Detectives go undercover in a psychiatric ward to trick Sweden's most notorious serial killer into revealing the whereabouts of his accomplice, the Sandman, and the woman he helped kidnap as a girl more than a decade earlier.
Unlike the creature of myth by the same name, The Sandman by Lars Kepler will not put you to sleep. Quite to the contrary, you won’t want to put it down. And when you do finally try to go to sleep, you very likely will be afraid to close your eyes.
This is a straight-up story of good versus evil ... This is reliable and familiar, and it is done amazingly well. The book's chief attribute, however, is also its biggest shortcoming. It is fast ... The pace is so swift that the book doesn't allow for reflection. Its characters are reactive, conventional. And so, too, is the writing. A book this fast doesn't have time for self indulgence or nuance. That doesn't mean its bereft of intrigue ... Instead of disappointing, the book surprises.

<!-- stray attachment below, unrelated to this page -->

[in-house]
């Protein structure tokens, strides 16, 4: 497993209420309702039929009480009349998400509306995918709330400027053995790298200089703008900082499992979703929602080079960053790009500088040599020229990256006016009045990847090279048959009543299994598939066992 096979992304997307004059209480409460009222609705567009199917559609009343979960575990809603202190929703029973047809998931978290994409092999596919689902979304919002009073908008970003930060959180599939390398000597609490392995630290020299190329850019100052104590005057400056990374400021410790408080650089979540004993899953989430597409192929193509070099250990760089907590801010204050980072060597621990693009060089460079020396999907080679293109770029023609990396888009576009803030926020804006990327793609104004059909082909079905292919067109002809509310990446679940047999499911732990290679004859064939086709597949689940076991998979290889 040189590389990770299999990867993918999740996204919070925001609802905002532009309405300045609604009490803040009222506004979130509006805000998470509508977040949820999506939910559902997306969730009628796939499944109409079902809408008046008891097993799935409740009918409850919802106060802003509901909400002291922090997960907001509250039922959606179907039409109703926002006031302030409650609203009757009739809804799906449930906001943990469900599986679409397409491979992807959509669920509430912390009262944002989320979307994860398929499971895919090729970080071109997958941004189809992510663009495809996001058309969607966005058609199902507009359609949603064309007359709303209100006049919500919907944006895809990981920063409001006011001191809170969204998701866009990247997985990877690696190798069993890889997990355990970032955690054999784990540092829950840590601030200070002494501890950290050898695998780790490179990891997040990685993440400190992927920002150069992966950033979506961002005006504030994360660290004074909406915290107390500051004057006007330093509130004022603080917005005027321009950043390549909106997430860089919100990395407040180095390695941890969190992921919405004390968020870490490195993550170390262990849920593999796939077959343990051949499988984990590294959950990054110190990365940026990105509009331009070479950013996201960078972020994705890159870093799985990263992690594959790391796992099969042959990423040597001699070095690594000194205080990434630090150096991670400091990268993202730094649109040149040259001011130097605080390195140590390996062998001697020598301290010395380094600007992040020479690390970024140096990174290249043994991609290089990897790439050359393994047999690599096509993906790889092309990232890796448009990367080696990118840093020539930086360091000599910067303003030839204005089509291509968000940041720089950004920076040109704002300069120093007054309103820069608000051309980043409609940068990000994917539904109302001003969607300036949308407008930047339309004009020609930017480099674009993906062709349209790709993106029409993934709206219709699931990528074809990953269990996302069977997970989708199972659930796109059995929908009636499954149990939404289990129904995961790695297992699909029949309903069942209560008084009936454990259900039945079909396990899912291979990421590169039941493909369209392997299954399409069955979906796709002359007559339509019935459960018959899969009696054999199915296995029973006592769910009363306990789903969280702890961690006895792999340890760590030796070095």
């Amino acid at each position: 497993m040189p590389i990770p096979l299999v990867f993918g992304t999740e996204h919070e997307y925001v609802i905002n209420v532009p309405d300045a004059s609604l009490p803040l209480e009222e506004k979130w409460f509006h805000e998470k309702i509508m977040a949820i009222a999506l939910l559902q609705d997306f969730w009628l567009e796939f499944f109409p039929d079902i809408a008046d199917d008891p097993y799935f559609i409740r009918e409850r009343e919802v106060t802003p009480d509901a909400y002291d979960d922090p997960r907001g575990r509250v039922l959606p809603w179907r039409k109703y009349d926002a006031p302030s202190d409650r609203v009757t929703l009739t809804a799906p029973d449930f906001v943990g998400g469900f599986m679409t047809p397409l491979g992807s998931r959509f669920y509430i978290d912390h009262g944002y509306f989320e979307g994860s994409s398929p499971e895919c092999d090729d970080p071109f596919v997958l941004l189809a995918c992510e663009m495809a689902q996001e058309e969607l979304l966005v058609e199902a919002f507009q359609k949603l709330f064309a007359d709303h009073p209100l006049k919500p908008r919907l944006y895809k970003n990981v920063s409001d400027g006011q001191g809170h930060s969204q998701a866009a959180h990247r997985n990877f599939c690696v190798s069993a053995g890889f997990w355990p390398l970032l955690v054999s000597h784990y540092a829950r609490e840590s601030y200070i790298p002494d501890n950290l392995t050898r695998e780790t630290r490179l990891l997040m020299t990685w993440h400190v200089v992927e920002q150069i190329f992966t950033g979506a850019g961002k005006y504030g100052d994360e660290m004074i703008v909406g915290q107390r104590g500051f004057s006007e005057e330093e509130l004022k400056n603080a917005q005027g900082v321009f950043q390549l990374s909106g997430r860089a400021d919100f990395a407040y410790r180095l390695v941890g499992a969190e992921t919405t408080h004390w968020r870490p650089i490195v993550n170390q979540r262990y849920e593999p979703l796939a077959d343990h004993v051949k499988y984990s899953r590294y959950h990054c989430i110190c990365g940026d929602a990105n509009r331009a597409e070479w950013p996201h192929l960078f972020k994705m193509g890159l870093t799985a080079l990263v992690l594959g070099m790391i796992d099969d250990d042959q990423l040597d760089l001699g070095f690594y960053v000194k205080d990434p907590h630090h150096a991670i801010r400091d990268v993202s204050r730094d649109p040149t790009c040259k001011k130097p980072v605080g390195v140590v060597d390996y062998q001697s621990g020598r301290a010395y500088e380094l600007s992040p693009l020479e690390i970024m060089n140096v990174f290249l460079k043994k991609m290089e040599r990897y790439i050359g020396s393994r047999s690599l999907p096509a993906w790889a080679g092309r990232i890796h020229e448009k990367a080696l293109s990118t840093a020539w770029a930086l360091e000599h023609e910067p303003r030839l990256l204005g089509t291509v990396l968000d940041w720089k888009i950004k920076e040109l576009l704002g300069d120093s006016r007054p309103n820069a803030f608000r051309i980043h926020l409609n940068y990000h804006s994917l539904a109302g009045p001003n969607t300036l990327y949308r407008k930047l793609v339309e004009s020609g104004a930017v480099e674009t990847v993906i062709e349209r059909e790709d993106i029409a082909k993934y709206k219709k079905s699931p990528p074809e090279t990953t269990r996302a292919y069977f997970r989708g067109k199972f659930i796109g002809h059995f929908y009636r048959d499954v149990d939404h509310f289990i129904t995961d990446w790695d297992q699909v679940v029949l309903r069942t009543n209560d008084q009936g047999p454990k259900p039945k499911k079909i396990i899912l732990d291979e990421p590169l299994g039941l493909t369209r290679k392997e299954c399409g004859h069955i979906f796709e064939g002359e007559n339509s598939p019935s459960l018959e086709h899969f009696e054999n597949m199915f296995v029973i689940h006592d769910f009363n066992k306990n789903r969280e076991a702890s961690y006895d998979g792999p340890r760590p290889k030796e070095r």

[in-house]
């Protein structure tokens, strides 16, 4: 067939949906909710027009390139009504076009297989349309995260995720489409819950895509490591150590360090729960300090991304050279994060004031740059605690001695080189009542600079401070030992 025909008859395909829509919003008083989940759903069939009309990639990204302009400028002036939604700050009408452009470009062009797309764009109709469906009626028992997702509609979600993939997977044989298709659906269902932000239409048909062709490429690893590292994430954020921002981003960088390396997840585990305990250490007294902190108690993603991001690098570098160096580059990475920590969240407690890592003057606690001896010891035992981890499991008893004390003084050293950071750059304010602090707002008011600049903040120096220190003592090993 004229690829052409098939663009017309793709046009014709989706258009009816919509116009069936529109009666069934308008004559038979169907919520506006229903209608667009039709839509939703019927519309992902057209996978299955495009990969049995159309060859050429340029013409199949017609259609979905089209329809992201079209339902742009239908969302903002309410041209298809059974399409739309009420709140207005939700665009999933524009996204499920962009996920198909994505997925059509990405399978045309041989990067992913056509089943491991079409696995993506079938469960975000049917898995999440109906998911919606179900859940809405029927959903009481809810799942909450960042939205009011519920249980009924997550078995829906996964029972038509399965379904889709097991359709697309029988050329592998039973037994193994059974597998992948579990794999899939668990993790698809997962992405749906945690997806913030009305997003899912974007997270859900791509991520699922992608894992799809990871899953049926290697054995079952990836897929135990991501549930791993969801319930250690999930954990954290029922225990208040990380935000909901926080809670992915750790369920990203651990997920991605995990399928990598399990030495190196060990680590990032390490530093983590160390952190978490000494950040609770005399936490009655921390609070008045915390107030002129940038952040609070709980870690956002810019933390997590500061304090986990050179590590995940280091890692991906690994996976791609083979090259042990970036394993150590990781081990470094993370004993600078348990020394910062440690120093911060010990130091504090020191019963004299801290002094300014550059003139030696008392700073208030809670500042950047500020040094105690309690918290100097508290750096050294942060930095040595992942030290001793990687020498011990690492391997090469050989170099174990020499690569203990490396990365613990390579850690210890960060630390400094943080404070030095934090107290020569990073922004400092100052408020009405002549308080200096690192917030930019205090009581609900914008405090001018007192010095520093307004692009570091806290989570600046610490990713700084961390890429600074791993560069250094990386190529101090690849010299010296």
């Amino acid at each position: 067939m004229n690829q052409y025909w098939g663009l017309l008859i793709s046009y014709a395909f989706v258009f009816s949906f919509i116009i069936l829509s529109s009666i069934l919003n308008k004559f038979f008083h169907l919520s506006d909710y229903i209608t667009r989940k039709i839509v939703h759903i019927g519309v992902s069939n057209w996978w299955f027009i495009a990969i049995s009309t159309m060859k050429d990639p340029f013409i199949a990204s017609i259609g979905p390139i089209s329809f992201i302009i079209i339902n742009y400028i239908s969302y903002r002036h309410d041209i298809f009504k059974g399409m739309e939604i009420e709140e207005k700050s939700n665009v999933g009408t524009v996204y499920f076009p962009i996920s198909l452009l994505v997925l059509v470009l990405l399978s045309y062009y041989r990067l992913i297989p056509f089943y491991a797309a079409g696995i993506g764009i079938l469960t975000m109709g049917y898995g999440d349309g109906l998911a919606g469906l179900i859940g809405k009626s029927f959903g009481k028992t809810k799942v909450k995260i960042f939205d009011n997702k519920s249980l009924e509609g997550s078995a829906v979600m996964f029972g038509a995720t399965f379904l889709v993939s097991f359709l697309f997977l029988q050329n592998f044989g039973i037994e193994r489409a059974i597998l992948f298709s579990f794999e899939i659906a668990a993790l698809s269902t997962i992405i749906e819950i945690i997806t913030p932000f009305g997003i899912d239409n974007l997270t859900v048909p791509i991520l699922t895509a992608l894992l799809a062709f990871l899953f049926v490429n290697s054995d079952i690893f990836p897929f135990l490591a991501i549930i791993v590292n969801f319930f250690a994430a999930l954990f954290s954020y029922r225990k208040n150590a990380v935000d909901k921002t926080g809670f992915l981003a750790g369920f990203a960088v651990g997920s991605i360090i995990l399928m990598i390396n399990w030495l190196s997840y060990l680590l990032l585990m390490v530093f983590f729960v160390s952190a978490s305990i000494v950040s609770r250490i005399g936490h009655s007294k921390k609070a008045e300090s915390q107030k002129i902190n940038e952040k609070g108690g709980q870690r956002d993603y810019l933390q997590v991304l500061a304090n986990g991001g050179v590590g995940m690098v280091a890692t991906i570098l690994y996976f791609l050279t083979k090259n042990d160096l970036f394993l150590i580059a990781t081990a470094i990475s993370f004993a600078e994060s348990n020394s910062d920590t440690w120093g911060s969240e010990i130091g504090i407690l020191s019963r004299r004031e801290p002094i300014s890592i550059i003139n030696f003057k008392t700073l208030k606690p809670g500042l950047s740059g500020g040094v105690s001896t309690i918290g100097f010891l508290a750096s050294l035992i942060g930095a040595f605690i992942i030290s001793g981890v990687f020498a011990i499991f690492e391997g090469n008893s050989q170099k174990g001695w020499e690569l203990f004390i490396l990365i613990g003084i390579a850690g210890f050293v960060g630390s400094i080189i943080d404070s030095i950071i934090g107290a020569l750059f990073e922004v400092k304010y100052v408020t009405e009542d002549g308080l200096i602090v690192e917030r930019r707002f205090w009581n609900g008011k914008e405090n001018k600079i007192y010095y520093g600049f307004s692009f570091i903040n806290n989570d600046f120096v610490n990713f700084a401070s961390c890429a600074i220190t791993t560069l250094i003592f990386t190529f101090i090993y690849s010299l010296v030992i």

If any Scandinavian crime series is poised to top the characterization and gripping action of Stieg Larsson’s Millennium series, it’s this one. Kepler has crafted a phenomenal hero in Linna, who wields intuition, strategic genius, and refreshing vulnerability against a foe as compelling and calculating as Hannibal Lecter.